I have been thinking a lot about how I can prepare myself to take some breaks from work as we approach the holiday season. I want to take that time to wind down and enjoy my family. A break often sounds better than it ends up being. When I stop and think about it, I think I struggle with how to enjoy my family—how to get what feels like real quality time instead of simply spending time together. Even taking a day off to go to the zoo as a family ends up being a ton of work and I feel frustrated by the energy of my children. On those days, a break actually seems to send us backwards. But, I’m trying some new stuff lately that I hope will help other dads who want more out of the time they get with their kids.
You’ll find a lot of advice on how important quality time is to relationships and even how to get it. However, the advice often falls short especially if the relationship has much tension in it already. For example, if you find yourself easily annoyed by your child’s needs or desires then that’s a sure sign there is tension in the relationship. Quality time is hard to come by when there’s tension. It’s actually more accurate to say that quality time is the result of a healthy relationship, not the antidote to a struggling relationship. In many cases, quality time between people who don’t get along can make things worse.
The Role of Memories
Positive memories function as a prerequisite to spending quality time with someone you care about. The reason we feel close to an old friend when we see them again is because of the way we’ve felt around them before. These feelings are attached to many memories of our experiences together. Sometimes the positive memory comes in the form of extreme grief like the loss of a pet or a loved one. Sometimes it’s wrapped up in crazy experiences like the time you got lost together in Chicago on the way home from your first concert. You and your son don’t have those memories yet. On top of that, you have the age difference that creates very different interpretations about how the relationship should work.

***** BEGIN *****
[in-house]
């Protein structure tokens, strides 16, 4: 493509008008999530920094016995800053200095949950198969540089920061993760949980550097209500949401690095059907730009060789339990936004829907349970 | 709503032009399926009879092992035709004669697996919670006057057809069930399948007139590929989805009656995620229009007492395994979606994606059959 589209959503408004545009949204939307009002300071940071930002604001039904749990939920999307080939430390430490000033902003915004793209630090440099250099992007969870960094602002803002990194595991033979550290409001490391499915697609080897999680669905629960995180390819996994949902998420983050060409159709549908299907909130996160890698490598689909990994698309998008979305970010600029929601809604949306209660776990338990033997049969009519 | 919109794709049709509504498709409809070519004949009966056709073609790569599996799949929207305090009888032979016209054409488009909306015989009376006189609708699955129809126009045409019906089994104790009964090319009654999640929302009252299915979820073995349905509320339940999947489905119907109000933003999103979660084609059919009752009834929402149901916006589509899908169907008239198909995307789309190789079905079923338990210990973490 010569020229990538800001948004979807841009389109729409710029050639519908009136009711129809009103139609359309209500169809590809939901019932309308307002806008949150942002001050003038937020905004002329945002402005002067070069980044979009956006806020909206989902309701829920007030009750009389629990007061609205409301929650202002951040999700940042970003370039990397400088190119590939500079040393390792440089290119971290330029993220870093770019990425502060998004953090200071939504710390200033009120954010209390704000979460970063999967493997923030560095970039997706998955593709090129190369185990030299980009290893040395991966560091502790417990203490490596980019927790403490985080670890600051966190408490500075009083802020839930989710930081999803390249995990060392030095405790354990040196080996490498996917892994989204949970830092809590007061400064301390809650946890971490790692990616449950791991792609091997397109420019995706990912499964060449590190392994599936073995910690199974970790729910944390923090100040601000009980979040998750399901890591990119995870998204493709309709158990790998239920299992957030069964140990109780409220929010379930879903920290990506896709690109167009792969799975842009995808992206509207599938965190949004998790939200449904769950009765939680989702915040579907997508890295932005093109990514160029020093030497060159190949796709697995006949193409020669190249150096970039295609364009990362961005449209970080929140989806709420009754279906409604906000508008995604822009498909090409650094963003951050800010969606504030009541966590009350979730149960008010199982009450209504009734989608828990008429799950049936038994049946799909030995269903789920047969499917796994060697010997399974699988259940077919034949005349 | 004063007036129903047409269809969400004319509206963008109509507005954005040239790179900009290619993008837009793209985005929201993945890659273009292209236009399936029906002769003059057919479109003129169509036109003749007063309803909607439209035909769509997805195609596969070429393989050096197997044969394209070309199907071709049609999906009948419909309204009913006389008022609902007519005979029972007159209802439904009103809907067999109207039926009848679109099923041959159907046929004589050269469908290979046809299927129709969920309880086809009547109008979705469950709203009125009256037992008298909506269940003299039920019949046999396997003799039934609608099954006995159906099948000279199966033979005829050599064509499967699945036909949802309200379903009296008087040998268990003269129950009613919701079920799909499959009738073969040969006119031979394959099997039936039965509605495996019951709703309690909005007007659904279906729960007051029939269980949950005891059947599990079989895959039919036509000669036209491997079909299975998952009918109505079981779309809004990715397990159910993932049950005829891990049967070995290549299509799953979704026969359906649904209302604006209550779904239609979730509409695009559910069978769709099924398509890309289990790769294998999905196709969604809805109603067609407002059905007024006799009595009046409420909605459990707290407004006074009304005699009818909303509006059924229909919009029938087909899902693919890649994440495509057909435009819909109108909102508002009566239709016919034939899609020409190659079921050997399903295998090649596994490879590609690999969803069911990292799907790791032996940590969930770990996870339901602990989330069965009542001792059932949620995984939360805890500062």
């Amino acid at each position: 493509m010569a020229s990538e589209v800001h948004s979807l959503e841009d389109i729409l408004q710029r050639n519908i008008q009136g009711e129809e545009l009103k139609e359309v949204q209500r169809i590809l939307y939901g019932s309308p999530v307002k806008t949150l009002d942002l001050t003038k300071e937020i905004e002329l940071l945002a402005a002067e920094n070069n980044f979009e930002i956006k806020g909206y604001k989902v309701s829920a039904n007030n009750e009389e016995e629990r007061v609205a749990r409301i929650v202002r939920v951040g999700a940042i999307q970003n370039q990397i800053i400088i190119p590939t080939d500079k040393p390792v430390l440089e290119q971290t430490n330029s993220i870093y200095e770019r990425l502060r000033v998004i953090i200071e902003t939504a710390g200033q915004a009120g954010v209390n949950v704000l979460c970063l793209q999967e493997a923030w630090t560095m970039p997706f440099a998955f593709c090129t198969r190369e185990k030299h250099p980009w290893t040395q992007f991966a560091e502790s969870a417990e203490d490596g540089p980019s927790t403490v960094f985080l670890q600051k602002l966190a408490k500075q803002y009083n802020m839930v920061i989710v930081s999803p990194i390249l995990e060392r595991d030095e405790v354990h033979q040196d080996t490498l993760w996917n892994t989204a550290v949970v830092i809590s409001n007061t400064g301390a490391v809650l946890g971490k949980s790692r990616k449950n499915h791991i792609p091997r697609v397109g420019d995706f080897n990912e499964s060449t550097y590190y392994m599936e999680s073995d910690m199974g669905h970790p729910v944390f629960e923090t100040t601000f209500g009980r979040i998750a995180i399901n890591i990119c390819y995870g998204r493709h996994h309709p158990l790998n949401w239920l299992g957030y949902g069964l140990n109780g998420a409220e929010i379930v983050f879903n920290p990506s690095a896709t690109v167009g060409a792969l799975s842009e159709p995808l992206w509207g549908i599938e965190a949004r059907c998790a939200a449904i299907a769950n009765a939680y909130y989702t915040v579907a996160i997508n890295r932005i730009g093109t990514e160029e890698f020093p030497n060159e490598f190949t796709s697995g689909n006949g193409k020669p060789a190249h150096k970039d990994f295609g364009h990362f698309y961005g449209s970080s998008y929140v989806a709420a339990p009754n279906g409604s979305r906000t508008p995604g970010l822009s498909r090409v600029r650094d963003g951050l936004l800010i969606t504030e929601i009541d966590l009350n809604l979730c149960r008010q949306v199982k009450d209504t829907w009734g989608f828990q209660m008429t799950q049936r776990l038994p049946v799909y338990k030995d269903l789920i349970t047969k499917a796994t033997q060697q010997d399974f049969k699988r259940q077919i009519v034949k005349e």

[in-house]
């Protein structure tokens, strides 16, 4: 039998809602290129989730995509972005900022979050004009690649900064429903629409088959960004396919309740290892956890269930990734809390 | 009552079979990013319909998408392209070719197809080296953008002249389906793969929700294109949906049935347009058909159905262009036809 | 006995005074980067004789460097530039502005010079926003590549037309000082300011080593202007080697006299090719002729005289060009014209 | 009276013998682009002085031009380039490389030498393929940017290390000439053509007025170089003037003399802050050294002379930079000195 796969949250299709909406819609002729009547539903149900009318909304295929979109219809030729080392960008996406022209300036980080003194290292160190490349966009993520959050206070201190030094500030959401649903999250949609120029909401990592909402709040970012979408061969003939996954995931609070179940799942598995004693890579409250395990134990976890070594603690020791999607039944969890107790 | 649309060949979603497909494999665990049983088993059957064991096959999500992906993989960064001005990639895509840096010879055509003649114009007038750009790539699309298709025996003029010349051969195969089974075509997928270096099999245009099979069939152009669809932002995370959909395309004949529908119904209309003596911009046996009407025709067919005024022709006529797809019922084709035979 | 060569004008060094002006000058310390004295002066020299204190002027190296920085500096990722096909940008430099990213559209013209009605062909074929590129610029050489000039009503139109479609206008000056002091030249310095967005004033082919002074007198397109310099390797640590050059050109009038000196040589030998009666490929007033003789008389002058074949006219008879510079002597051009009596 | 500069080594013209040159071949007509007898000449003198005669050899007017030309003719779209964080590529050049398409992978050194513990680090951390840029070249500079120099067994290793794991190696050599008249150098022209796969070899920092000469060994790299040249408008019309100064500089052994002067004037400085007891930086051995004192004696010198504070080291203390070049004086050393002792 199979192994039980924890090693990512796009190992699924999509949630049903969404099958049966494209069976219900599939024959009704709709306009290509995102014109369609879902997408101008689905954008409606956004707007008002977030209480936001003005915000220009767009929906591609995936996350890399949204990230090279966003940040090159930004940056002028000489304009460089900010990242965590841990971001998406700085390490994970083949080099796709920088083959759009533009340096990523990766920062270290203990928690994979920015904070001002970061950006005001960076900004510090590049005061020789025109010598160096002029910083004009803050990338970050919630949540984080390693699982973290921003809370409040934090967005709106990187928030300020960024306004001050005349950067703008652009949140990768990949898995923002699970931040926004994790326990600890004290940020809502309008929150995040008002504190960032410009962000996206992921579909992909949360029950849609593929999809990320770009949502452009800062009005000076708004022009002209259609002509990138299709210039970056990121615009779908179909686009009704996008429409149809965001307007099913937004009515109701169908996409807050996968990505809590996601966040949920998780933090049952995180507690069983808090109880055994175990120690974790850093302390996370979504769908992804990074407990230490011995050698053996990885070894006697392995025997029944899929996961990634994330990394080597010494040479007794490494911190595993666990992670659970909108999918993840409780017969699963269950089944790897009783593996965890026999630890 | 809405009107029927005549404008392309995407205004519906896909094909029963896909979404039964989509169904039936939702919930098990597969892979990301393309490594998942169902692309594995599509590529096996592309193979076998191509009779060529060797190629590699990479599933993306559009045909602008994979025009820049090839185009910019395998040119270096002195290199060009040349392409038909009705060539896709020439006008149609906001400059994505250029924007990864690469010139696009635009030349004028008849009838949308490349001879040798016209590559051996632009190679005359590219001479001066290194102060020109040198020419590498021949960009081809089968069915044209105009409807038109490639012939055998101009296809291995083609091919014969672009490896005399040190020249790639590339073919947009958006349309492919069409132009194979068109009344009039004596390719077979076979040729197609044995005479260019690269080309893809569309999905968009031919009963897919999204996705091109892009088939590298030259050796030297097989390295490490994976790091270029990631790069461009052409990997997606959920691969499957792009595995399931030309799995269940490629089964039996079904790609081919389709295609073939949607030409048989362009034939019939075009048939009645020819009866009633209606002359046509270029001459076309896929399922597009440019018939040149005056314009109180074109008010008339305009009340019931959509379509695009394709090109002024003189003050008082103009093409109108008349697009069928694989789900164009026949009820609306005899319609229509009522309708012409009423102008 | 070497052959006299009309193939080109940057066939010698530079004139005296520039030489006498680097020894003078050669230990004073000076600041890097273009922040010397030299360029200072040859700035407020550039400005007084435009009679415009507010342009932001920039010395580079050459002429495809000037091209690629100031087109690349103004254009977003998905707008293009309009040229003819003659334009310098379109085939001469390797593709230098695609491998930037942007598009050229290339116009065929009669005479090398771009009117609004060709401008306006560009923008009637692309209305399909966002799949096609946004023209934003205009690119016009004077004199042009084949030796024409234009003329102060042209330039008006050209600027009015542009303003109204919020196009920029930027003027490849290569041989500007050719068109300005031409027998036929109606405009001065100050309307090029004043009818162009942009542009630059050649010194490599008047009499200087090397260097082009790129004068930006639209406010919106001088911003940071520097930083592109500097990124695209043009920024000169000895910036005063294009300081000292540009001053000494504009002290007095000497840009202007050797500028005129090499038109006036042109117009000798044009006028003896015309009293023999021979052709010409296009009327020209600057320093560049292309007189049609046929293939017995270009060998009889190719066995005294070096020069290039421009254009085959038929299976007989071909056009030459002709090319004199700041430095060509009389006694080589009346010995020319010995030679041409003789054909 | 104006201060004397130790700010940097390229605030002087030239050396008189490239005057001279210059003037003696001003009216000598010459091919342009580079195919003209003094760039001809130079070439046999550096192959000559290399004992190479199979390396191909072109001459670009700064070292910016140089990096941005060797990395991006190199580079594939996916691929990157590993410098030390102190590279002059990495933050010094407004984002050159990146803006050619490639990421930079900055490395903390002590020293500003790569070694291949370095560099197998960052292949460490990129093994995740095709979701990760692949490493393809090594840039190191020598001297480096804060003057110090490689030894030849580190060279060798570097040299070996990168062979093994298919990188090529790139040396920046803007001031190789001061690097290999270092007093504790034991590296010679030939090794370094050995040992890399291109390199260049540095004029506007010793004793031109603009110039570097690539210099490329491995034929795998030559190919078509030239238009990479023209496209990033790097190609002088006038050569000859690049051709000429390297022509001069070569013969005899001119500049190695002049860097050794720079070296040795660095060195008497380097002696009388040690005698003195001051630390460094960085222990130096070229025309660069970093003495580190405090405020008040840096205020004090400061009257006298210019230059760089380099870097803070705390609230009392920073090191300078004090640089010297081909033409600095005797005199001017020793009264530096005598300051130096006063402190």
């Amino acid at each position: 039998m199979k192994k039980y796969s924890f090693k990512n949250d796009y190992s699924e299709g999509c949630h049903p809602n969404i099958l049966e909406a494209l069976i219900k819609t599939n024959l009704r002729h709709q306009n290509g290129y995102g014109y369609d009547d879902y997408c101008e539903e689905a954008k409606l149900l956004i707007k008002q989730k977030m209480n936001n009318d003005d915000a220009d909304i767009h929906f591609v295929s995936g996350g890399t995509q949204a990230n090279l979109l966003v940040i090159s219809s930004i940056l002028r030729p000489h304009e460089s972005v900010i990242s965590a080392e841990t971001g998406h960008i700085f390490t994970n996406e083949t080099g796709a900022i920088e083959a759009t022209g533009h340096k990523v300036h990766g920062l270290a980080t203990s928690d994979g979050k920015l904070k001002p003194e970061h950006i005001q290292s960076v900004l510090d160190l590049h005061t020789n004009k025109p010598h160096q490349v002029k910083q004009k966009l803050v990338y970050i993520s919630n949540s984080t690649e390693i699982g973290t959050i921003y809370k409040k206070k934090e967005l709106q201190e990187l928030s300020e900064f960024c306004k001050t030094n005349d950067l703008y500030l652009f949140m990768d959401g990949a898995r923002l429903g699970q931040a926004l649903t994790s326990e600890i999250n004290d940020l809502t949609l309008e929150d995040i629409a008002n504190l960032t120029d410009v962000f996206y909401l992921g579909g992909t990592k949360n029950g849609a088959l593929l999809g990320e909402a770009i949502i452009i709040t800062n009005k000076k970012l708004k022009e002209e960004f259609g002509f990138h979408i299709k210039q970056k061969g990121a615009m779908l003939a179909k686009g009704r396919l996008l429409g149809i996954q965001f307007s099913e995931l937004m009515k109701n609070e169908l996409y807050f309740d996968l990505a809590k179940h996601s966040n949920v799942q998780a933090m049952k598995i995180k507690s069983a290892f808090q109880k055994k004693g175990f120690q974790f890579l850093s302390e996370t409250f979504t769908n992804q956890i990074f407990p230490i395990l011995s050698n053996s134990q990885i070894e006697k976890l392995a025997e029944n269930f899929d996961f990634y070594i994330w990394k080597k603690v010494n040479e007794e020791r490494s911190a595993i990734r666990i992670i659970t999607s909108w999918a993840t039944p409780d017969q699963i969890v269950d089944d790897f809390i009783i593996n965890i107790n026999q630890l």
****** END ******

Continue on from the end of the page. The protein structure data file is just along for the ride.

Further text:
Before you come up with a long list of things to do with your kids take a moment to think about the things that you want to see yourself doing with them. What are the things you actually enjoy doing with them? Many parents spend a lot of time doing activities they think will be good for the kids’ education without stopping to consider how enjoyable it is. If you have more than one child your memories will be different for each one. My best memories with my son are building blocks together while my favorite memories with my daughter is coloring at the table. We laugh, we chat, talk about each other’s projects, and so on. It’s not what we’re doing that’s so important, it’s the fact that we are enjoying it together.
Often I’m tempted to believe that my time with my kids is when I’m supposed to be teaching them how I think the world works. I don’t think that’s it. I think all we’re really doing is showing them how we work. We think we are toughening them up by being cold or dismissive but we are actually just telling them that we are cold and dismissive. And we wonder why they distance themselves from us eventually. Our breaks from work are opportunities, not just to try to teach our children valuable lessons, but to create shared experiences that help us look at each other with respect and adoration—to really value the perspective they bring to the family.
I wish I had a list of hard and fast rules or guaranteed activities to deliver to you. But coming up with these activities ourselves may actually be the point we so often miss. You and your child will need some time to figure it out, but no one is more equipped than both of you to learn how to relate to each other. If you can remember that then you will both be on your way to enjoying each other more. Enjoying each other more is what makes a break truly restful.